The Court also found that the aggregate limits were not narrowly tailored. In other words, the aggregate limits were not closely enough related to preventing corruption to justify the infringement on First Amendment rights. In essence, the Court found that the aggregate limit ultimately restricts how many candidates the donor may contribute to and does nothing to prevent corruption. Justice Roberts wrote that

under the dissent’s view, it is perfectly fine to contribute $5,200 to nine candidates but somehow corrupt to give the same amount to a tenth.

Slip op., at 19. While the Court spent considerable time discussing the Government’s argument that an individual could circumvent the contribution limits to individual candidates by donating through other vehicles, it ultimately ruled that the current statutory restrictions on the total amounts an individual may contribute to any one candidate, committee, or PAC adequately protected against quid pro quo corruption.

In perhaps the most unsettling portion of the Opinion, Justice Roberts addressed the dissenting opinion and firmly rejected it. Roberts rightly dismissed the dissent’s troubling assertion that the “public’s interest” in “collective speech” could trump the free speech rights of the individual. Justice Roberts pointed out that the collective is the majority and that the majority can easily suppress minority speech by passing laws such as the one at issue here. Hence, the purpose of the Amendment in the first place (no pun intended). In refuting that view, J. Roberts wrote:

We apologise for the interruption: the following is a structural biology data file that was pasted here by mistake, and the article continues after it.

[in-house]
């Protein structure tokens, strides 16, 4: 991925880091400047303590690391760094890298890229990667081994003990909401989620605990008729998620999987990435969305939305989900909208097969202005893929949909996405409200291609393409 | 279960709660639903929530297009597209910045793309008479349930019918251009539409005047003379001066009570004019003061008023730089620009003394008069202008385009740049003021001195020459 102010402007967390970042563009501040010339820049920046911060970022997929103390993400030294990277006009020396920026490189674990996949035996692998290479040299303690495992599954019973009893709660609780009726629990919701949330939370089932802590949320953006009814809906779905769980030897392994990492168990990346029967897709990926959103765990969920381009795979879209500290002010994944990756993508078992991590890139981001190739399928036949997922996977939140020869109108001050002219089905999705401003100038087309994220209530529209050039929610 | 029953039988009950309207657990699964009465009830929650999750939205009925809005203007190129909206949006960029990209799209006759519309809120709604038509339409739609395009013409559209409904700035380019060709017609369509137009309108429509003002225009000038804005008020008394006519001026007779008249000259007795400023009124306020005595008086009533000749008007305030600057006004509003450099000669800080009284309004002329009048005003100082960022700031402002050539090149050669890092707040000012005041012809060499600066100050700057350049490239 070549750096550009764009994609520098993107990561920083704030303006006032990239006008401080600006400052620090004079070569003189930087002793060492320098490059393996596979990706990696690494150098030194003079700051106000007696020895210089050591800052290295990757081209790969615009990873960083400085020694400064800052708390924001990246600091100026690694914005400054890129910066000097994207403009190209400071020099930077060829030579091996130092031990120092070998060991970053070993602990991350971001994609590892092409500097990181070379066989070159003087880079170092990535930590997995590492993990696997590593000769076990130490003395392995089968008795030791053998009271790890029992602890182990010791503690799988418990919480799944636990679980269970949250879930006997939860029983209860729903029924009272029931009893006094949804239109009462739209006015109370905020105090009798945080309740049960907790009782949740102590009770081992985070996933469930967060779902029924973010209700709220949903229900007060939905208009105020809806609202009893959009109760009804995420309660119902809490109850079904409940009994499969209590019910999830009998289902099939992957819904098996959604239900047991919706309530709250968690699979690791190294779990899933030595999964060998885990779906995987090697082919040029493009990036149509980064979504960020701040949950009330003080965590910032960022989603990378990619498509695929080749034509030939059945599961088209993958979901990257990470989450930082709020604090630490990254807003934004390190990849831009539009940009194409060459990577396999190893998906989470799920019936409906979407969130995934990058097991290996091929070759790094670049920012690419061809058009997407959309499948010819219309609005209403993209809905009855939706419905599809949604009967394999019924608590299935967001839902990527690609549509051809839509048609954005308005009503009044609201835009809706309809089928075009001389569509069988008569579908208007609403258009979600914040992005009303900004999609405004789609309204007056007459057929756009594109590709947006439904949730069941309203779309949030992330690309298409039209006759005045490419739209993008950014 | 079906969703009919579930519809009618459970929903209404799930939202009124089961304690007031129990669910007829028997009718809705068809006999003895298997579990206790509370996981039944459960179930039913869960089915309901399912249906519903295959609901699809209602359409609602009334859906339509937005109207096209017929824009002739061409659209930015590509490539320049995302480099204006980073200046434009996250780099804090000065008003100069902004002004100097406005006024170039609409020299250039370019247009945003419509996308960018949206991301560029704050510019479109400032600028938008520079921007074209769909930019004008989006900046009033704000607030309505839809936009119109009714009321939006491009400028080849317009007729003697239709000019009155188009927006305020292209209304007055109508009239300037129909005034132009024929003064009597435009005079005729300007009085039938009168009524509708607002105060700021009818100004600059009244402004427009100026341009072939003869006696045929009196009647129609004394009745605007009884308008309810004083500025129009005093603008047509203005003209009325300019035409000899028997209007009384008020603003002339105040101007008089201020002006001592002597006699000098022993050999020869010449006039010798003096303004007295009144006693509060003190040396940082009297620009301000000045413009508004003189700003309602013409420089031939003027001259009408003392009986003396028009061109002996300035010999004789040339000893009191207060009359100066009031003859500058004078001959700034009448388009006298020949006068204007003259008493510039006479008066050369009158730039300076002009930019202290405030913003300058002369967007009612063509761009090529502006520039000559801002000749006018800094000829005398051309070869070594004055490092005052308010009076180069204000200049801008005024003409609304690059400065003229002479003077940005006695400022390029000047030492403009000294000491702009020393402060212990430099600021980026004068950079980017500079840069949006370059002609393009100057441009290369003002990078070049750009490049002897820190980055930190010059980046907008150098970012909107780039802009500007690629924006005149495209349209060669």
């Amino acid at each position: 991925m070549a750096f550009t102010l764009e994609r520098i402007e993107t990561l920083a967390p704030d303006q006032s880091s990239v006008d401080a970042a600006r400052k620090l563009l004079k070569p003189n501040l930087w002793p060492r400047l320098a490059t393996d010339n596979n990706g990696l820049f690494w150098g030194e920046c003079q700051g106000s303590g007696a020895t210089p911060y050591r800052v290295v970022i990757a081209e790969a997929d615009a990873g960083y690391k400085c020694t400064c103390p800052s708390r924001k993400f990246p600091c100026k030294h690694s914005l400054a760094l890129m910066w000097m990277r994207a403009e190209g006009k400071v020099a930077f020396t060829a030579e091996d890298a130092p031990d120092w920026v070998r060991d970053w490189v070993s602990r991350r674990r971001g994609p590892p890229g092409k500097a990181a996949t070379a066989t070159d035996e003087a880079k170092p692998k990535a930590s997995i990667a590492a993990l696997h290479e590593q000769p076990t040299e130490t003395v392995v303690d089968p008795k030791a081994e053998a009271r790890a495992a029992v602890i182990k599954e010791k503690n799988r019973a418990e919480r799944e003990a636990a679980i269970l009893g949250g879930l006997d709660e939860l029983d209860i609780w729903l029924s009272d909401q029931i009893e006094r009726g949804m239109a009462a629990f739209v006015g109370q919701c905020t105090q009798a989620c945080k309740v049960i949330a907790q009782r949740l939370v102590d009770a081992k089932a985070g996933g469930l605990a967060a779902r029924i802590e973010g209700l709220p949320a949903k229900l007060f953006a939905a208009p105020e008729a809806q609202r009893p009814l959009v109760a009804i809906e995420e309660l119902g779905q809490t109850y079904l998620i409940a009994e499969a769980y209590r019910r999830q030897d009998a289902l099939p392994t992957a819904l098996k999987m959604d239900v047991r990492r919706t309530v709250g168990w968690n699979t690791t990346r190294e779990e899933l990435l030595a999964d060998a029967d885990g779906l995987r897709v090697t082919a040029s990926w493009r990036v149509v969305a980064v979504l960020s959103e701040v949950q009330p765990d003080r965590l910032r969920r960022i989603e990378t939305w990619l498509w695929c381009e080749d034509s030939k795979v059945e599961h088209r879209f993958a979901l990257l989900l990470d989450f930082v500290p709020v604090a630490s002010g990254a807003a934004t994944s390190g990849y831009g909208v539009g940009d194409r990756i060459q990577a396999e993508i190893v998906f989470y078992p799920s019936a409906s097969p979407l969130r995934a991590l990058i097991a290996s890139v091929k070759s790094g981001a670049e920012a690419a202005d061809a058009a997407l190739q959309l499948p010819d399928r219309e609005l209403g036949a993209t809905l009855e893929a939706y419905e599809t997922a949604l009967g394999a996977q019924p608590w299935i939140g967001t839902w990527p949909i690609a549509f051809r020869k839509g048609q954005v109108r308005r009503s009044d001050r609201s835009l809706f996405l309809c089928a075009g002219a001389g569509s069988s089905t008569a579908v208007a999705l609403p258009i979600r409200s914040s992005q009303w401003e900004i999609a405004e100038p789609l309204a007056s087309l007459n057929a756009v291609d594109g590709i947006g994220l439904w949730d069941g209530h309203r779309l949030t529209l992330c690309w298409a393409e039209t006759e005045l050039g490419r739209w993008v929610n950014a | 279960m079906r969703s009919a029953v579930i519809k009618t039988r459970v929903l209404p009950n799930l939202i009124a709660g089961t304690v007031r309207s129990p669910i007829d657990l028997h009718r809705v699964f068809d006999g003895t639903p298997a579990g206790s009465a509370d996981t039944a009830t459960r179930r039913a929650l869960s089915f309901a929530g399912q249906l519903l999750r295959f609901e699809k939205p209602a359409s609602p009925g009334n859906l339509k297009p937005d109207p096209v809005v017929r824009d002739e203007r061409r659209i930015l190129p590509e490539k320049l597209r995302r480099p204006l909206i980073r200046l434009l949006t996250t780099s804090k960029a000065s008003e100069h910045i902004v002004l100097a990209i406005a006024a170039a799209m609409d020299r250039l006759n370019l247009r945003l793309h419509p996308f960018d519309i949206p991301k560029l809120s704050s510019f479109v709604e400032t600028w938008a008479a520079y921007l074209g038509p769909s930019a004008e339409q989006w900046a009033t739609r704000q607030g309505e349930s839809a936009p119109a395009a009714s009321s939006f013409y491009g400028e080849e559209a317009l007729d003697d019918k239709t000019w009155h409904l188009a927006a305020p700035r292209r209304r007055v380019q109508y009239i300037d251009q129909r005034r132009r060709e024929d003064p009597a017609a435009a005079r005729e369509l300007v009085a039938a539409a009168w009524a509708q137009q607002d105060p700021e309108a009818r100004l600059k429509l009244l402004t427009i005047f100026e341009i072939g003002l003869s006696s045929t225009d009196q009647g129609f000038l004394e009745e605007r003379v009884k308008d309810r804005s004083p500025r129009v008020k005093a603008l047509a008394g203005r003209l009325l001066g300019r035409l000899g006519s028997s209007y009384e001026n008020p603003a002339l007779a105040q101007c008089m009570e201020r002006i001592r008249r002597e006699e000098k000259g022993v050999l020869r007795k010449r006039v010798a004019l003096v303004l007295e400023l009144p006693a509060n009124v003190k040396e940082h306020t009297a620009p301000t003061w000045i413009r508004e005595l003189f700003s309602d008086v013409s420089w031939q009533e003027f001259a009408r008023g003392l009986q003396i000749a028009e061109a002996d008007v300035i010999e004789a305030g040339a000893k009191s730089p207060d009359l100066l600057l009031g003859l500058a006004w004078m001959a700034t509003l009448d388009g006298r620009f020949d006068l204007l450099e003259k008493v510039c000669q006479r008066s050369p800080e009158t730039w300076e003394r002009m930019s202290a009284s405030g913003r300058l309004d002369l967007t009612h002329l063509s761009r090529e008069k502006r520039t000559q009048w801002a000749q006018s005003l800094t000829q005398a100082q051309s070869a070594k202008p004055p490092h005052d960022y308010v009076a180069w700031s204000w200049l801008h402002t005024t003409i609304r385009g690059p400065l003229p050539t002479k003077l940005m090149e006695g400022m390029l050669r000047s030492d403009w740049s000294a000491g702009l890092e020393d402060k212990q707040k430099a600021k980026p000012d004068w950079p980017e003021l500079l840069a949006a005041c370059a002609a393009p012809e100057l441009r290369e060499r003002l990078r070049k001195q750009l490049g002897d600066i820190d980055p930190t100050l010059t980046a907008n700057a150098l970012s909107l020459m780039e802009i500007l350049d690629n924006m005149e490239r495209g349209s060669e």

The First Amendment does not protect the government, even when the government purports to act through legislation reflecting ‘collective speech.’

Slip op., at 17.

While the Opinion is sure to upset many people, given the reaction to Citizens United four years ago, the ruling is firmly rooted in the core of the First Amendment’s protections. While acknowledging the corruption in politics and the worthwhile goal of preventing that corruption, the Court was able to see through the façade of the corruption argument and focus solely on the First Amendment issues at play: namely, that politicians cannot, after election, enact legislation to restrict others’ access to the political process. Politics is fraught with corruption – restricting citizens’ access to the arena will not increase it.


Prince Law Offices is dedicated to preserving the First Amendment rights of all individuals, as well as every one of our constitutionally protected rights. If you believe the government – be it local, state, or federal – has infringed upon your rights, call us at 888-313-0416.

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The Constitutional Right Against Self Incrimination Applies Even to the PA Game Commission

By Tom Beveridge

Jack Coble of Perry County believes in his constitutional rights.   In fact, he spent thousands of dollars to fight a citation he received from a Pennsylvania Game Commission officer – and he won!